Olgar 2017 MiP2017

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Yusuf Olgar
Impaired mitochondrial function seems to be contributing to aging-associated abnormal heart function via increased production of reactive oxygen species.

Link: MiP2017

Olgar Y, Durak A, Degirmenci S, Tuncay E, Turan B (2017)

Event: MiP2017

COST Action MITOEAGLE

Reactive oxygen species (ROS) and subsequent mitochondrial dysfunction prominently associated with onset of failing heart in senescent myocardium [1]. Alterations of redox homeostasis lead to major cellular consequences such as matrix swelling, a release of apoptotic signaling molecules, and irreversible injury to the mitochondria. It also appears to be causally linked to the Ca2+ and Zn2+ handling in aging myocytes [2]. However, the correlation between mitochondrial dysfunction and electrical and mechanical activity of the heart in aging individuals is still unclear. Therefore, we aimed to clarify whether impaired mitochondrial function contributes to electrical function of cardiomyocytes isolated from aged rat hearts.

Confocal florescence imaging examinations demonstrated that intracellular basal free levels of both Ca2+ ([Ca2+]i) and Zn2+ [Zn2+]i in cells from 24-month-old rats were about 5-fold higher than those of cells from 6-month-old rats. Furthermore, we measured markedly increased ROS levels in aging-heart cells as well as depolarized mitochondrial membrane potential (ΔΨmit). With electrophysiological measurement in cellular level, we measured depolarized resting membrane potential and markedly prolonged action potential (AP) duration. Our patch-clamp measurements demonstrated that the prolongation in AP are mostly due to alterations in K+-channel currents. Particularly, activated ATP-sensitive K+ channel currents (KATP) seem to act as a compansatory ionic-mechanism to protect the myocardium similar to ischemic damage [3]. Our results exert that both repolarizing voltage gated K+ channels and KATP channel density reduced remarkably in senescent myocytes.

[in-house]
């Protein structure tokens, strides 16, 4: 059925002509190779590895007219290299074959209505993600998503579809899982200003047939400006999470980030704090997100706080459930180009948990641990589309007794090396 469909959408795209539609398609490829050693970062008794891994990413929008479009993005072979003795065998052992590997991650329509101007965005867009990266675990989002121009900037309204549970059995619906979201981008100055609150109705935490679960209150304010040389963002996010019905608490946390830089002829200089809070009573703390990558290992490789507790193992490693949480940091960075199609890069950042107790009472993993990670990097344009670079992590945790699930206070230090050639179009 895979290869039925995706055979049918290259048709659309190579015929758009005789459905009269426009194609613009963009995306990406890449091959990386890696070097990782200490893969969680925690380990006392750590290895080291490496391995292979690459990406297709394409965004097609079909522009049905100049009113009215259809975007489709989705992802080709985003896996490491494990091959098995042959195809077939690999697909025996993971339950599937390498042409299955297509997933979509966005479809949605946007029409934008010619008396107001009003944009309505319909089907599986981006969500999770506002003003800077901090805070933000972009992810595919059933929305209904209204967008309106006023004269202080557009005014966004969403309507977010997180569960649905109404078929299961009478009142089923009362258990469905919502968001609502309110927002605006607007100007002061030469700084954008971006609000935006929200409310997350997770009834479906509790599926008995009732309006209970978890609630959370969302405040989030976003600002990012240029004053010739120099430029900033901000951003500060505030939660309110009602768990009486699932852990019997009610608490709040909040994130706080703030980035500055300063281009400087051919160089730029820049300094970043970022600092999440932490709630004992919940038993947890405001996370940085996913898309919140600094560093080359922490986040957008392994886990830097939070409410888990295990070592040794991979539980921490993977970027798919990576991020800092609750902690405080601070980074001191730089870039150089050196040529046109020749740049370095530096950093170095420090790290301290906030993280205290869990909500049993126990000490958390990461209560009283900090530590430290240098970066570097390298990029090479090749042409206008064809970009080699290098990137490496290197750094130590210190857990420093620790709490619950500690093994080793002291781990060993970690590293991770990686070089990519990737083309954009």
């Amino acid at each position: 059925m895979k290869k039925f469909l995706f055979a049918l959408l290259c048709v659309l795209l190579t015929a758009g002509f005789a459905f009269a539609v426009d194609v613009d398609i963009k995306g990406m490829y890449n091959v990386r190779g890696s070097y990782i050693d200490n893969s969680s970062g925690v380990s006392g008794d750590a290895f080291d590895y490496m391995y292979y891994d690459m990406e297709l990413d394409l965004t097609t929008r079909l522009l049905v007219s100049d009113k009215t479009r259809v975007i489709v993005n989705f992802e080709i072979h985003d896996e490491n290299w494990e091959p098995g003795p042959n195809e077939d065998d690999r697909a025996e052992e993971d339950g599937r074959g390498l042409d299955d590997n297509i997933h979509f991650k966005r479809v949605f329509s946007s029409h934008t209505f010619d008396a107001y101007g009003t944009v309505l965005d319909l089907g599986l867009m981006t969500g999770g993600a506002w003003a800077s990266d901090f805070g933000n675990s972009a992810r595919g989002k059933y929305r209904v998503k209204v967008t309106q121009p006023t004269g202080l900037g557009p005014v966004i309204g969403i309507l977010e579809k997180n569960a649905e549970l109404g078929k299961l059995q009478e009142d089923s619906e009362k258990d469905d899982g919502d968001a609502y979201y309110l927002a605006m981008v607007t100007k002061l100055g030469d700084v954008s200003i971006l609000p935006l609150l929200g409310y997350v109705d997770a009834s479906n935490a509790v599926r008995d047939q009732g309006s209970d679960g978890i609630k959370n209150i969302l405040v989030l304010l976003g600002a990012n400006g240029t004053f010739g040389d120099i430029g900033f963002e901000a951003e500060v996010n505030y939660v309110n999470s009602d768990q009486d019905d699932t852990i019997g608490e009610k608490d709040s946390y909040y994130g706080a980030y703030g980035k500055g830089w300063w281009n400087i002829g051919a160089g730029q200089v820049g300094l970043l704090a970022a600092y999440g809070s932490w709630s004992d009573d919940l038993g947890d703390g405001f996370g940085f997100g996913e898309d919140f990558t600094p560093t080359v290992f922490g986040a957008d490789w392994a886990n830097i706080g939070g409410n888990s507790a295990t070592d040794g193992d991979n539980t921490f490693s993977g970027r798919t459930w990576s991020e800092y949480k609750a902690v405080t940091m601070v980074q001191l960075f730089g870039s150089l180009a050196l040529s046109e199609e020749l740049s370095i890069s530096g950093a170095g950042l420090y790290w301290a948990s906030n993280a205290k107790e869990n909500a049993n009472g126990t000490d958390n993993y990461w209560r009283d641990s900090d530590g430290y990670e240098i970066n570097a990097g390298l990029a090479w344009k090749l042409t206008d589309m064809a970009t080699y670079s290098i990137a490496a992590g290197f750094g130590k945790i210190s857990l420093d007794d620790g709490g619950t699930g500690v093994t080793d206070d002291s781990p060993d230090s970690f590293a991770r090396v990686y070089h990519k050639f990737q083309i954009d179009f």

Taken together, our present data suggest that elevated ROS production and impaired mitochondrial function can account for increases in both [Ca2+]i and [Zn2+]i, which can in turn contribute to mechanical dysfunction of the heart. Moreover, the reduced voltage-dependent K+ channel currents and prolonged action potential in aging-cardiomyocytes are other contributing factors to abnormal heart function in aging-individuals.


Bioblast editor: Kandolf G


Labels: MiParea: Respiration  Pathology: Aging;senescence, Cardiovascular 

Organism: Rat  Tissue;cell: Heart 


Regulation: Calcium 




Affiliations

Dept Biophysics, Faculty Med, Univ Ankara, Turkey. - yolgar@ankara.edu.tr


References

  1. Moris D, Spartalis M, Tzatzaki E, Spartalis E, Karachaliou GS, Triantafyllis AS, Karaolanis GI, Tsilimigras DI, Theocharis S (2017) The role of reactive oxygen species in myocardial redox signaling and regulation. Ann Transl Med 5:324.
  2. Sag CM1, Wagner S, Maier LS (2013) Role of oxidants on calcium and sodium movement in healthy and diseased cardiac myocytes. Free Radic Biol Med 63:338-49.
  3. Bao L1, Taskin E, Foster M, Ray B, Rosario R, Ananthakrishnan R, Howlett SE, Schmidt AM, Ramasamy R, Coetzee WA (2013) Alterations in ventricular K(ATP) channel properties during aging. Aging Cell 12:167-76.